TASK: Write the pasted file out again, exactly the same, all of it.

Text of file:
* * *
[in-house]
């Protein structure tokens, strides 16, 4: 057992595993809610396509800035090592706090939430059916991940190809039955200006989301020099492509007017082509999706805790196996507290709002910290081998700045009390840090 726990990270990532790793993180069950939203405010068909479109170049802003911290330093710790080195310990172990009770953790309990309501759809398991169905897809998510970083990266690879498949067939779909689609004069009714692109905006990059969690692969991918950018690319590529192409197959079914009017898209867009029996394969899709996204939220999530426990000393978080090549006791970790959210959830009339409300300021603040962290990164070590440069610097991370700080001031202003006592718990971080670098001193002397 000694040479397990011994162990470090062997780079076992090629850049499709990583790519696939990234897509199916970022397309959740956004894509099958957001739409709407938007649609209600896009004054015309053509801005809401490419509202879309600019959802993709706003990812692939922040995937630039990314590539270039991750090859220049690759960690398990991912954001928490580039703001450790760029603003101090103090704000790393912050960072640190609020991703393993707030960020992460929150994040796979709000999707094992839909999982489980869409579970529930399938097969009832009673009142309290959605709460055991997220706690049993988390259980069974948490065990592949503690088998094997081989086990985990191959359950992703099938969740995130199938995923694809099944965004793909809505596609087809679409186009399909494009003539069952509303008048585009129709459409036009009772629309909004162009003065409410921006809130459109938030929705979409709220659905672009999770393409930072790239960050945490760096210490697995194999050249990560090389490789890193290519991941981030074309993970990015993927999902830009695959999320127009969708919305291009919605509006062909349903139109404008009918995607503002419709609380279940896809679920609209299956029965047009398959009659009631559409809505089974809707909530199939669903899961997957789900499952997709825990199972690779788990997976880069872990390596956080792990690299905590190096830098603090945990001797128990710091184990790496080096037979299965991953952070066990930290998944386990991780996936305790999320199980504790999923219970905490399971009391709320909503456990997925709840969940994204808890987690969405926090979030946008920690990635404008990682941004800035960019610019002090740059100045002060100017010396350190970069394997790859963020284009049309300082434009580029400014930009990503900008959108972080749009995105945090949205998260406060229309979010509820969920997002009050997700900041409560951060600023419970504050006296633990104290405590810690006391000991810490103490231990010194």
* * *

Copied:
[in-house]
């Protein structure tokens, strides 16, 4: 057992595993809610396509800035090592706090939430059916991940190809039955200006989301020099492509007017082509999706805790196996507290709002910290081998700045009390840090 726990990270990532790793993180069950939203405010068909479109170049802003911290330093710790080195310990172990009770953790309990309501759809398991169905897809998510970083990266690879498949067939779909689609004069009714692109905006990059969690692969991918950018690319590529192409197959079914009017898209867009029996394969899709996204939220999530426990000393978080090549006791970790959210959830009339409300300021603040962290990164070590440069610097991370700080001031202003006592718990971080670098001193002397 000694040479397990011994162990470090062997780079076992090629850049499709990583790519696939990234897509199916970022397309959740956004894509099958957001739409709407938007649609209600896009004054015309053509801005809401490419509202879309600019959802993709706003990812692939922040995937630039990314590539270039991750090859220049690759960690398990991912954001928490580039703001450790760029603003101090103090704000790393912050960072640190609020991703393993707030960020992460929150994040796979709000999707094992839909999982489980869409579970529930399938097969009832009673009142309290959605709460055991997220706690049993988390259980069974948490065990592949503690088998094997081989086990985990191959359950992703099938969740995130199938995923694809099944965004793909809505596609087809679409186009399909494009003539069952509303008048585009129709459409036009009772629309909004162009003065409410921006809130459109938030929705979409709220659905672009999770393409930072790239960050945490760096210490697995194999050249990560090389490789890193290519991941981030074309993970990015993927999902830009695959999320127009969708919305291009919605509006062909349903139109404008009918995607503002419709609380279940896809679920609209299956029965047009398959009659009631559409809505089974809707909530199939669903899961997957789900499952997709825990199972690779788990997976880069872990390596956080792990690299905590190096830098603090945990001797128990710091184990790496080096037979299965991953952070066990930290998944386990991780996936305790999320199980504790999923219970905490399971009391709320909503456990997925709840969940994204808890987690969405926090979030946008920690990635404008990682941004800035960019610019002090740059100045002060100017010396350190970069394997790859963020284009049309300082434009580029400014930009990503900008959108972080749009995105945090949205998260406060229309979010509820969920997002009050997700900041409560951060600023419970504050006296633990104290405590810690006391000991810490103490231990010194």